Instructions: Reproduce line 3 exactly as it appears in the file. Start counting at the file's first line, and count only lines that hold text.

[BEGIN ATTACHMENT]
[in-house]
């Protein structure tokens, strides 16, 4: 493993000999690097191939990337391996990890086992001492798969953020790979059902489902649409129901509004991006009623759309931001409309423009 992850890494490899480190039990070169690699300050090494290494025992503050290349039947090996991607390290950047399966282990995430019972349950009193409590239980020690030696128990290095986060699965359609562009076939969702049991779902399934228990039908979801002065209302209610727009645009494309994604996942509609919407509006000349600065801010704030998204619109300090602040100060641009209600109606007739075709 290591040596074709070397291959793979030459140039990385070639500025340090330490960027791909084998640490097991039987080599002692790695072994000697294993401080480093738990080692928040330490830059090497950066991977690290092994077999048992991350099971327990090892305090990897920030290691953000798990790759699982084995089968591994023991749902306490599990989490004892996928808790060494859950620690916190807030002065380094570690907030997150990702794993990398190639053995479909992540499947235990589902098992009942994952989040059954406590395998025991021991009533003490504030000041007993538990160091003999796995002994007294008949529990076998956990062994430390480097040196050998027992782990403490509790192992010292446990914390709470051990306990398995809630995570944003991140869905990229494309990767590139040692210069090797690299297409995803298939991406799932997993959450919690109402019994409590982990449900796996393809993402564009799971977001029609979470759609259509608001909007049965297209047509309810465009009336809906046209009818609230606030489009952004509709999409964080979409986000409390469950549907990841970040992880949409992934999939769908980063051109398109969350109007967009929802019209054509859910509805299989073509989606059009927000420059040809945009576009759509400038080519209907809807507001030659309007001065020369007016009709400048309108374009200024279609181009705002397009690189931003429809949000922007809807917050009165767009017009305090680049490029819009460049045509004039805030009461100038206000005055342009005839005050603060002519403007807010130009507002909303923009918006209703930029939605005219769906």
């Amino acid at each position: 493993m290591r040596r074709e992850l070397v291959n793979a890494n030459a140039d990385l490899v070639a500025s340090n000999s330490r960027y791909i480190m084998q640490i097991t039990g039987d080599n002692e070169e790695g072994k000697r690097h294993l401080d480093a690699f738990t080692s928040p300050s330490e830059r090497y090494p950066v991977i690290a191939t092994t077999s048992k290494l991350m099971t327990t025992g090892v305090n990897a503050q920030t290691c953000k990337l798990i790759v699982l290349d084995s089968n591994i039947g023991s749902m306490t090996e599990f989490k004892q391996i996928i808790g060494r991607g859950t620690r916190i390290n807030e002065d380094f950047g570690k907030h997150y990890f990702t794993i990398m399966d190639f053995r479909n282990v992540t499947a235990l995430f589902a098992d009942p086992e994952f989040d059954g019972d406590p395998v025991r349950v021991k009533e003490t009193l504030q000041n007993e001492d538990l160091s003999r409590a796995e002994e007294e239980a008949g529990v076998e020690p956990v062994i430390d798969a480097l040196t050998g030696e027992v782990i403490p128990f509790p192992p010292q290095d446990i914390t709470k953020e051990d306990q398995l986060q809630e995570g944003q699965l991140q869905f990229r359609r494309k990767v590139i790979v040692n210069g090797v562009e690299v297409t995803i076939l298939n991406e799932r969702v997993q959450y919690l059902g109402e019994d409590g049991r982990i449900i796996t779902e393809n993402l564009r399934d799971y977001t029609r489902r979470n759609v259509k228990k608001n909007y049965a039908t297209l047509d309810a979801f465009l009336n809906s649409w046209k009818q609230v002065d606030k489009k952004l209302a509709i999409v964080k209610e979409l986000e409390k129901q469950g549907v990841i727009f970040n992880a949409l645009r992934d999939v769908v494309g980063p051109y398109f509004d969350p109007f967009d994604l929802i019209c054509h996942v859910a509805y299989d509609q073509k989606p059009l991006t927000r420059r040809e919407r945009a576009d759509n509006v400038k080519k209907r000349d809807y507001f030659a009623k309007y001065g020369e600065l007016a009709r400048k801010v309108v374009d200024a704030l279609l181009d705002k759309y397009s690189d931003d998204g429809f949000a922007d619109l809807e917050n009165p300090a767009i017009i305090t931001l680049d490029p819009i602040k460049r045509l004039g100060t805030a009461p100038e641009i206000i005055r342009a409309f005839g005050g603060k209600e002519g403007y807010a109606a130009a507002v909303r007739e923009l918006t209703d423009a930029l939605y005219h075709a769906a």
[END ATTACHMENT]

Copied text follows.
């Amino acid at each position: 493993m290591r040596r074709e992850l070397v291959n793979a890494n030459a140039d990385l490899v070639a500025s340090n000999s330490r960027y791909i480190m084998q640490i097991t039990g039987d080599n002692e070169e790695g072994k000697r690097h294993l401080d480093a690699f738990t080692s928040p300050s330490e830059r090497y090494p950066v991977i690290a191939t092994t077999s048992k290494l991350m099971t327990t025992g090892v305090n990897a503050q920030t290691c953000k990337l798990i790759v699982l290349d084995s089968n591994i039947g023991s749902m306490t090996e599990f989490k004892q391996i996928i808790g060494r991607g859950t620690r916190i390290n807030e002065d380094f950047g570690k907030h997150y990890f990702t794993i990398m399966d190639f053995r479909n282990v992540t499947a235990l995430f589902a098992d009942p086992e994952f989040d059954g019972d406590p395998v025991r349950v021991k009533e003490t009193l504030q000041n007993e001492d538990l160091s003999r409590a796995e002994e007294e239980a008949g529990v076998e020690p956990v062994i430390d798969a480097l040196t050998g030696e027992v782990i403490p128990f509790p192992p010292q290095d446990i914390t709470k953020e051990d306990q398995l986060q809630e995570g944003q699965l991140q869905f990229r359609r494309k990767v590139i790979v040692n210069g090797v562009e690299v297409t995803i076939l298939n991406e799932r969702v997993q959450y919690l059902g109402e019994d409590g049991r982990i449900i796996t779902e393809n993402l564009r399934d799971y977001t029609r489902r979470n759609v259509k228990k608001n909007y049965a039908t297209l047509d309810a979801f465009l009336n809906s649409w046209k009818q609230v002065d606030k489009k952004l209302a509709i999409v964080k209610e979409l986000e409390k129901q469950g549907v990841i727009f970040n992880a949409l645009r992934d999939v769908v494309g980063p051109y398109f509004d969350p109007f967009d994604l929802i019209c054509h996942v859910a509805y299989d509609q073509k989606p059009l991006t927000r420059r040809e919407r945009a576009d759509n509006v400038k080519k209907r000349d809807y507001f030659a009623k309007y001065g020369e600065l007016a009709r400048k801010v309108v374009d200024a704030l279609l181009d705002k759309y397009s690189d931003d998204g429809f949000a922007d619109l809807e917050n009165p300090a767009i017009i305090t931001l680049d490029p819009i602040k460049r045509l004039g100060t805030a009461p100038e641009i206000i005055r342009a409309f005839g005050g603060k209600e002519g403007y807010a109606a130009a507002v909303r007739e923009l918006t209703d423009a930029l939605y005219h075709a769906a």